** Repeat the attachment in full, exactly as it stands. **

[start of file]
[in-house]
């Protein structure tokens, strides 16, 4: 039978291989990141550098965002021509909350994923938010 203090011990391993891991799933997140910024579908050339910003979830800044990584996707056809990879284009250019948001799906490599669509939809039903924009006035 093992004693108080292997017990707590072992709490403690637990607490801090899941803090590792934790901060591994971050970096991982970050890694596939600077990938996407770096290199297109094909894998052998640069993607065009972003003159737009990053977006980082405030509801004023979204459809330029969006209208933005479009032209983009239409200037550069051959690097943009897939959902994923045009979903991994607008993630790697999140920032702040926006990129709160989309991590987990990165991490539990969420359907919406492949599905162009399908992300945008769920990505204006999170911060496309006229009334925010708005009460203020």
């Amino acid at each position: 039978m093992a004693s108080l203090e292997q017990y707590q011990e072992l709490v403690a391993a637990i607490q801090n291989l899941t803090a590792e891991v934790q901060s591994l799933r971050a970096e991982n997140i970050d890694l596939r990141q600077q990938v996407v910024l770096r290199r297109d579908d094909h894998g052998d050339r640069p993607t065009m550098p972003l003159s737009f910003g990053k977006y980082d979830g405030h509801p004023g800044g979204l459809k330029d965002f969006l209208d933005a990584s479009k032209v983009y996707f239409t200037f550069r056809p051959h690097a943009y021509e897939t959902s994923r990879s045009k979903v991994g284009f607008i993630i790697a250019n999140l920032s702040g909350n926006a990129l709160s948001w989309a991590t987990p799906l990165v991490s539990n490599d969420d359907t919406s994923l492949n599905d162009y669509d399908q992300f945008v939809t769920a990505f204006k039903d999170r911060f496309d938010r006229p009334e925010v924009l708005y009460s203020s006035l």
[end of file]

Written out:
[in-house]
């Protein structure tokens, strides 16, 4: 039978291989990141550098965002021509909350994923938010 203090011990391993891991799933997140910024579908050339910003979830800044990584996707056809990879284009250019948001799906490599669509939809039903924009006035 093992004693108080292997017990707590072992709490403690637990607490801090899941803090590792934790901060591994971050970096991982970050890694596939600077990938996407770096290199297109094909894998052998640069993607065009972003003159737009990053977006980082405030509801004023979204459809330029969006209208933005479009032209983009239409200037550069051959690097943009897939959902994923045009979903991994607008993630790697999140920032702040926006990129709160989309991590987990990165991490539990969420359907919406492949599905162009399908992300945008769920990505204006999170911060496309006229009334925010708005009460203020």
């Amino acid at each position: 039978m093992a004693s108080l203090e292997q017990y707590q011990e072992l709490v403690a391993a637990i607490q801090n291989l899941t803090a590792e891991v934790q901060s591994l799933r971050a970096e991982n997140i970050d890694l596939r990141q600077q990938v996407v910024l770096r290199r297109d579908d094909h894998g052998d050339r640069p993607t065009m550098p972003l003159s737009f910003g990053k977006y980082d979830g405030h509801p004023g800044g979204l459809k330029d965002f969006l209208d933005a990584s479009k032209v983009y996707f239409t200037f550069r056809p051959h690097a943009y021509e897939t959902s994923r990879s045009k979903v991994g284009f607008i993630i790697a250019n999140l920032s702040g909350n926006a990129l709160s948001w989309a991590t987990p799906l990165v991490s539990n490599d969420d359907t919406s994923l492949n599905d162009y669509d399908q992300f945008v939809t769920a990505f204006k039903d999170r911060f496309d938010r006229p009334e925010v924009l708005y009460s203020s006035l």